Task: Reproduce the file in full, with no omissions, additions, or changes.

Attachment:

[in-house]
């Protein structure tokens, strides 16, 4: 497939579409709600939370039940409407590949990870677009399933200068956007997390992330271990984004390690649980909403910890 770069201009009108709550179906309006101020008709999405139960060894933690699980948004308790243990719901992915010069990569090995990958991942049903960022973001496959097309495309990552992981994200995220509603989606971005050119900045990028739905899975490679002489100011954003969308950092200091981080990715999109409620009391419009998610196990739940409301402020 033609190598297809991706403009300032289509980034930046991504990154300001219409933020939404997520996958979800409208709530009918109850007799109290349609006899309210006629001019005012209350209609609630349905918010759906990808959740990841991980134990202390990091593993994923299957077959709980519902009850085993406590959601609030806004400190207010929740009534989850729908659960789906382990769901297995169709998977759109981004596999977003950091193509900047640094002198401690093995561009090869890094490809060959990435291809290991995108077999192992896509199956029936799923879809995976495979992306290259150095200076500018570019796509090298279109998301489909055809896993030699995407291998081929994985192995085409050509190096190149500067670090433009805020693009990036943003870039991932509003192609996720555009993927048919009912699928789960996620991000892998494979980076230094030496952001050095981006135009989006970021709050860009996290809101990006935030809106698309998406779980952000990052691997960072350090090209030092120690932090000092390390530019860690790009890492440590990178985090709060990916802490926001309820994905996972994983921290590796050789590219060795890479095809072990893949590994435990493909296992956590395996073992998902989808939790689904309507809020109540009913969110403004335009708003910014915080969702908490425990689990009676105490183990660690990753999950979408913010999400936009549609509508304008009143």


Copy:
[in-house]
């Protein structure tokens, strides 16, 4: 497939579409709600939370039940409407590949990870677009399933200068956007997390992330271990984004390690649980909403910890 770069201009009108709550179906309006101020008709999405139960060894933690699980948004308790243990719901992915010069990569090995990958991942049903960022973001496959097309495309990552992981994200995220509603989606971005050119900045990028739905899975490679002489100011954003969308950092200091981080990715999109409620009391419009998610196990739940409301402020 033609190598297809991706403009300032289509980034930046991504990154300001219409933020939404997520996958979800409208709530009918109850007799109290349609006899309210006629001019005012209350209609609630349905918010759906990808959740990841991980134990202390990091593993994923299957077959709980519902009850085993406590959601609030806004400190207010929740009534989850729908659960789906382990769901297995169709998977759109981004596999977003950091193509900047640094002198401690093995561009090869890094490809060959990435291809290991995108077999192992896509199956029936799923879809995976495979992306290259150095200076500018570019796509090298279109998301489909055809896993030699995407291998081929994985192995085409050509190096190149500067670090433009805020693009990036943003870039991932509003192609996720555009993927048919009912699928789960996620991000892998494979980076230094030496952001050095981006135009989006970021709050860009996290809101990006935030809106698309998406779980952000990052691997960072350090090209030092120690932090000092390390530019860690790009890492440590990178985090709060990916802490926001309820994905996972994983921290590796050789590219060795890479095809072990893949590994435990493909296992956590395996073992998902989808939790689904309507809020109540009913969110403004335009708003910014915080969702908490425990689990009676105490183990660690990753999950979408913010999400936009549609509508304008009143």